خاموش و روشن کردن همجنس گرايي در يک نوع مگس

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خاموش و روشن کردن همجنس گرايي در يک نوع مگس

پست  Hamjensgera في 2007-12-12, 05:35

لینک به منبع

قبل از اینکه راه بیفتید و بگید که داروی همجنس گرایی و دگر جنس گرایی کشف شده بدانید که "این تحقیق در مگس بوده نه انسان" !
مقاله ای آمده از دانشگاه
Illinois در شیکاگو و محققی به نام David Featherstone ادعا کرده که همجنس گرایی در یک نوع مگس به وسیله تنظیم کننده سیناپسی که قبلا ناشناخته بوده کنترل میشه. محقان این پروژه ادعا کردند که با استفاده از دارو و تغییرات ژنتیکی این تنظیم کننده سیناپسی را میتوانند دست کاری کنند و همجنس گرایی را مانند یک سوئیچ در این نوع مگس خاموش و روشن کنند. همچنین این محققان ژنی را در این مگس به نام genderblind کشف
کردند که آن را به اختصار GB نام گذاشتند،
همچنین مشاهده کردند که نوعی تحول در ژن GB این مگس را دو جنس گرا میکند.




Fruit Fly Homosexuality Study
Likely To Prove Controversial


by 365Gay.com Newscenter Staff


Posted: December 10, 2007 - 8:00 am ET
(Chicago,
Illinois) While the biological basis for homosexuality remains a mystery, a
team of neurobiologists says it may be closer to an answer.

The team led by University of
Illinois at Chicago researcher David Featherstone says it has discovered that
sexual orientation in fruit flies is controlled by a previously unknown
regulator of synapse strength.



Armed with this knowledge, the researchers claim they were able to use either
genetic manipulation or drugs to turn the flies' homosexual behavior on and off
within hours.The research will appear in the January issue of Nature
Neuroscience the university said.



Featherstone, associate professor of biological sciences at UIC, and his
coworkers discovered a gene in fruit flies they called "genderblind," or GB. A
mutation in GB turns flies bisexual.Featherstone found the gene interesting
initially because it has the unusual ability to transport the neurotransmitter
glutamate out of glial cells -- cells that support and nourish nerve cells but
do not fire like neurons do. Previous work from his laboratory showed that
changing the amount of glutamate outside cells can change the strength of nerve
cell junctions, or synapses, which play a key role in human and animal behavior.



But the GB gene became even more interesting when post-doctoral researcher Yael
Grosjean noticed that all the GB mutant male flies were courting other males.



"It was very dramatic," said Featherstone. The GB mutant males, he said, treated
other males exactly the same way nonmutant male flies would treat a female. They
even attempted copulation Featherstone said. Other genes that alter sexual
orientation have been described, but most just control whether the brain
develops as genetically male or female. It's still unknown why a male brain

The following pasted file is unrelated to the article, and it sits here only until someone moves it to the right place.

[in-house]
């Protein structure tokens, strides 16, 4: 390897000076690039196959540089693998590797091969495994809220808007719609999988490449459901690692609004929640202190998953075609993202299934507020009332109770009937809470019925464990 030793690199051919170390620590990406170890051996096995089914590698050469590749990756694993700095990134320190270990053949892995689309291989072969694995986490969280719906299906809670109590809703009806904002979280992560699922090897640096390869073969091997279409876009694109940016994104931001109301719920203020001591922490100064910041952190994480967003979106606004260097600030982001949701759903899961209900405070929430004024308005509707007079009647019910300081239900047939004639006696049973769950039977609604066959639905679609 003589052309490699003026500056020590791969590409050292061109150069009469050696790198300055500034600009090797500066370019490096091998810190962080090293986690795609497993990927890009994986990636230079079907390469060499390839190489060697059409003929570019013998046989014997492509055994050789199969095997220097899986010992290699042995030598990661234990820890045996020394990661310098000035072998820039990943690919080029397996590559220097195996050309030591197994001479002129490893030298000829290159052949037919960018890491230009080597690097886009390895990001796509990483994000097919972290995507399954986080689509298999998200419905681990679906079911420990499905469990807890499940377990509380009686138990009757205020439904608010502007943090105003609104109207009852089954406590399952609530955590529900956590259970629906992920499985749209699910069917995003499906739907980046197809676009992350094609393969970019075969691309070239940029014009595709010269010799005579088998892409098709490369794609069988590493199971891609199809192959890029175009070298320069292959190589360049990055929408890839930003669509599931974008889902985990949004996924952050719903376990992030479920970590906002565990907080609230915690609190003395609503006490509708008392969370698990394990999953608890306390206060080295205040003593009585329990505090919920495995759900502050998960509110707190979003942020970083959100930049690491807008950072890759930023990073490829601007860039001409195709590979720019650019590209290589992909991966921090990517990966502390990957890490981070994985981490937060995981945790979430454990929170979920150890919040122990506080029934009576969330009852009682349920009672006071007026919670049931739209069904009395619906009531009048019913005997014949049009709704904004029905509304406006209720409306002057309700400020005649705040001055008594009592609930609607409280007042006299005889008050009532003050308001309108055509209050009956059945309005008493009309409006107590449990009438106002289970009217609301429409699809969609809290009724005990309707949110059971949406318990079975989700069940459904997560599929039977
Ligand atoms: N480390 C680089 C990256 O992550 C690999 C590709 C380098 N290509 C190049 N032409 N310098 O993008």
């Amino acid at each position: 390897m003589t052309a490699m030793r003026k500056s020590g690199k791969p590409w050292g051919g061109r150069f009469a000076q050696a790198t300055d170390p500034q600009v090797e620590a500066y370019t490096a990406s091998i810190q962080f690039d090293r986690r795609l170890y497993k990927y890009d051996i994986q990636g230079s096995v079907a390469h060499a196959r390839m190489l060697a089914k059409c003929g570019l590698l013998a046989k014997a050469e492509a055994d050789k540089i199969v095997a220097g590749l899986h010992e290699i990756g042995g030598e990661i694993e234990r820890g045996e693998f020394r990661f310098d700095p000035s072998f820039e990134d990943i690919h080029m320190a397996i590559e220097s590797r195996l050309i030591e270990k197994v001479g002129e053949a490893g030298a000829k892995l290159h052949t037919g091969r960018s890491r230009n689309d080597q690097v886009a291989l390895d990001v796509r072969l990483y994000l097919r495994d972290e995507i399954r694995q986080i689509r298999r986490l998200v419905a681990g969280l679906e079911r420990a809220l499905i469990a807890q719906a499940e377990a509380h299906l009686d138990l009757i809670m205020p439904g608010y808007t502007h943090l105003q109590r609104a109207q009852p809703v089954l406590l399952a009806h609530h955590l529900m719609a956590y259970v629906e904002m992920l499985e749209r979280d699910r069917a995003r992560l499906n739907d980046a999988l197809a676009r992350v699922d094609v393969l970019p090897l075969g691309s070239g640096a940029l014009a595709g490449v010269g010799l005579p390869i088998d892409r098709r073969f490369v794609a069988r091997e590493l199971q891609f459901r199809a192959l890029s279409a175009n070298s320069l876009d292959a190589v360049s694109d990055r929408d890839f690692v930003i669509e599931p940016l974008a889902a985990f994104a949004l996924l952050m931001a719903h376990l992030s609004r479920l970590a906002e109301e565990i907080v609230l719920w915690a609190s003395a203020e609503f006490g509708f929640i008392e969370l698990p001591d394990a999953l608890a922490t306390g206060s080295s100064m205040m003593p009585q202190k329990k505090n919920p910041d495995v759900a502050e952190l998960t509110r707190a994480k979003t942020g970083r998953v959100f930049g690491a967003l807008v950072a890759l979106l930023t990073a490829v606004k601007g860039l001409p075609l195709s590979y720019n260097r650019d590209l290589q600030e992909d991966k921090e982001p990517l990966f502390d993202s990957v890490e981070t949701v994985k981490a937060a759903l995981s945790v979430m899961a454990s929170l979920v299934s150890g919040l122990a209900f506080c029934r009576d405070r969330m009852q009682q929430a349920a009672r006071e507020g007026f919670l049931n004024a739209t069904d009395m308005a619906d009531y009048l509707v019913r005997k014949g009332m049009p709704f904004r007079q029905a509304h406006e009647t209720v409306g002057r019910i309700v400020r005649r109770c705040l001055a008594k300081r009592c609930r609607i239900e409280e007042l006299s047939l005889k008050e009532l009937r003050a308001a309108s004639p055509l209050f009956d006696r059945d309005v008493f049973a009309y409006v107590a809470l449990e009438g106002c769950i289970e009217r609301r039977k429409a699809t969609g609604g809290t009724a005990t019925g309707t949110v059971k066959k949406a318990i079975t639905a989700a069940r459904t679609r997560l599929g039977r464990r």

chooses to do male things and a female brain does female things. The discovery
of GB provided an opportunity to understand why males choose to mate with
females. "Based on our previous work, we reasoned that GB mutants might show
homosexual behavior because their glutamatergic synapses were altered in some
way," said Featherstone. Specifically, the GB mutant synapses might be stronger.
"Homosexual courtship might be sort of an 'overreaction' to sexual stimuli," he
explained. To test this, he and his colleagues genetically altered synapse
strength independent of GB, and also fed the flies drugs that can alter synapse
strength. As predicted, they were able to turn fly homosexuality on and off --
and within hours."It was amazing. I never thought we'd be able to do that sort
of thing, because sexual orientation is supposed to be hard-wired," he said.
"This fundamentally changes how we think about this behavior." Featherstone and
his colleagues reasoned that adult fly brains have dual-track sensory circuits,
one that triggers heterosexual behavior, the other homosexual. When GB
suppresses glutamatergic synapses, the homosexual circuit is blocked.



Meanwhile, a new book by a British anthropologist is likely to be equally
controversial. Desmond Morris, who previously wrote The Naked Ape, claims in his
new book The Naked Man that some men are gay because they failed to break the
'boys together' stage of childhood. That claims Morris results in gay men being
more playful and experimental and leads to gays being more artistic. "Gays have
in general made a disproportionately greater contribution to life than nongays,"
he writes, pointing to gays like Socrates, Leonardo da Vinci, Tchaikovsky, Cole
Porter and Oscar Wilde.


مطلب را به بالاترین بفرستید:
Balatarin


Hamjensgera
مدیر

تعداد پستها : 181
Age : 36
محل سکونت : Tehran
Registration date : 2007-10-04

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